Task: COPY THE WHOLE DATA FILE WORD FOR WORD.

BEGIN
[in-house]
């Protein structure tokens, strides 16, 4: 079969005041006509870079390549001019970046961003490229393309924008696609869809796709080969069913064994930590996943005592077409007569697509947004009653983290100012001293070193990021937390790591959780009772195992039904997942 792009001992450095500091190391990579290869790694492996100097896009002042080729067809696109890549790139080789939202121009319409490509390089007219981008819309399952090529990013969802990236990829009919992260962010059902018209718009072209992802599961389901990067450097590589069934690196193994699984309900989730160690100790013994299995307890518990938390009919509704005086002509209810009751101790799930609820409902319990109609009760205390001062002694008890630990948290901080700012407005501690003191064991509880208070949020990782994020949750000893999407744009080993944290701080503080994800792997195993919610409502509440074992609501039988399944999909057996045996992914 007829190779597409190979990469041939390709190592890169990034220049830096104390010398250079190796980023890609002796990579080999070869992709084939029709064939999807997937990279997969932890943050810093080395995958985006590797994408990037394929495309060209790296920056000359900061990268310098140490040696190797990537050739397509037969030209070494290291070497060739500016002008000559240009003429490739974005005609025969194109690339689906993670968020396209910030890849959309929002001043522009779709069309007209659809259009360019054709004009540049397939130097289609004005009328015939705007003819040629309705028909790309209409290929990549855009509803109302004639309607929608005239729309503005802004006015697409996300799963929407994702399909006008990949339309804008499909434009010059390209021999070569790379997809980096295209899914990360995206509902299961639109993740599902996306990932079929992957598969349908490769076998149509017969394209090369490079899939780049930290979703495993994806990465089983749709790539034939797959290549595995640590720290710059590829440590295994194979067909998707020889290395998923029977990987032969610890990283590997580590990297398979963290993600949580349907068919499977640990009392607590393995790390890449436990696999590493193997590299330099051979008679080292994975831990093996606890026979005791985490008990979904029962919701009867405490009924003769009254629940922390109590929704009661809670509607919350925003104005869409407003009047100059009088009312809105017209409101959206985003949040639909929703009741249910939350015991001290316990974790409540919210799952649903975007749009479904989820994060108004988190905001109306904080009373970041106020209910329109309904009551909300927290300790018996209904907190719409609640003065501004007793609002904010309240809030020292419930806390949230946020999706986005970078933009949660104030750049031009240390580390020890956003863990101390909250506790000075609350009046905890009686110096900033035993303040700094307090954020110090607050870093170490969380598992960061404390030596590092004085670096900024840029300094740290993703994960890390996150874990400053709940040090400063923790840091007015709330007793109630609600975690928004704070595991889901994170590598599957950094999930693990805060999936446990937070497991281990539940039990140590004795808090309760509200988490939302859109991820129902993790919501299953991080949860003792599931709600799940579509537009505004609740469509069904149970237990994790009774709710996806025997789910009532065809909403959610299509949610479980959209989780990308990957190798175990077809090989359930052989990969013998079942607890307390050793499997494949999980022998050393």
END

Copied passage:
[in-house]
């Protein structure tokens, strides 16, 4: 079969005041006509870079390549001019970046961003490229393309924008696609869809796709080969069913064994930590996943005592077409007569697509947004009653983290100012001293070193990021937390790591959780009772195992039904997942 792009001992450095500091190391990579290869790694492996100097896009002042080729067809696109890549790139080789939202121009319409490509390089007219981008819309399952090529990013969802990236990829009919992260962010059902018209718009072209992802599961389901990067450097590589069934690196193994699984309900989730160690100790013994299995307890518990938390009919509704005086002509209810009751101790799930609820409902319990109609009760205390001062002694008890630990948290901080700012407005501690003191064991509880208070949020990782994020949750000893999407744009080993944290701080503080994800792997195993919610409502509440074992609501039988399944999909057996045996992914 007829190779597409190979990469041939390709190592890169990034220049830096104390010398250079190796980023890609002796990579080999070869992709084939029709064939999807997937990279997969932890943050810093080395995958985006590797994408990037394929495309060209790296920056000359900061990268310098140490040696190797990537050739397509037969030209070494290291070497060739500016002008000559240009003429490739974005005609025969194109690339689906993670968020396209910030890849959309929002001043522009779709069309007209659809259009360019054709004009540049397939130097289609004005009328015939705007003819040629309705028909790309209409290929990549855009509803109302004639309607929608005239729309503005802004006015697409996300799963929407994702399909006008990949339309804008499909434009010059390209021999070569790379997809980096295209899914990360995206509902299961639109993740599902996306990932079929992957598969349908490769076998149509017969394209090369490079899939780049930290979703495993994806990465089983749709790539034939797959290549595995640590720290710059590829440590295994194979067909998707020889290395998923029977990987032969610890990283590997580590990297398979963290993600949580349907068919499977640990009392607590393995790390890449436990696999590493193997590299330099051979008679080292994975831990093996606890026979005791985490008990979904029962919701009867405490009924003769009254629940922390109590929704009661809670509607919350925003104005869409407003009047100059009088009312809105017209409101959206985003949040639909929703009741249910939350015991001290316990974790409540919210799952649903975007749009479904989820994060108004988190905001109306904080009373970041106020209910329109309904009551909300927290300790018996209904907190719409609640003065501004007793609002904010309240809030020292419930806390949230946020999706986005970078933009949660104030750049031009240390580390020890956003863990101390909250506790000075609350009046905890009686110096900033035993303040700094307090954020110090607050870093170490969380598992960061404390030596590092004085670096900024840029300094740290993703994960890390996150874990400053709940040090400063923790840091007015709330007793109630609600975690928004704070595991889901994170590598599957950094999930693990805060999936446990937070497991281990539940039990140590004795808090309760509200988490939302859109991820129902993790919501299953991080949860003792599931709600799940579509537009505004609740469509069904149970237990994790009774709710996806025997789910009532065809909403959610299509949610479980959209989780990308990957190798175990077809090989359930052989990969013998079942607890307390050793499997494949999980022998050393």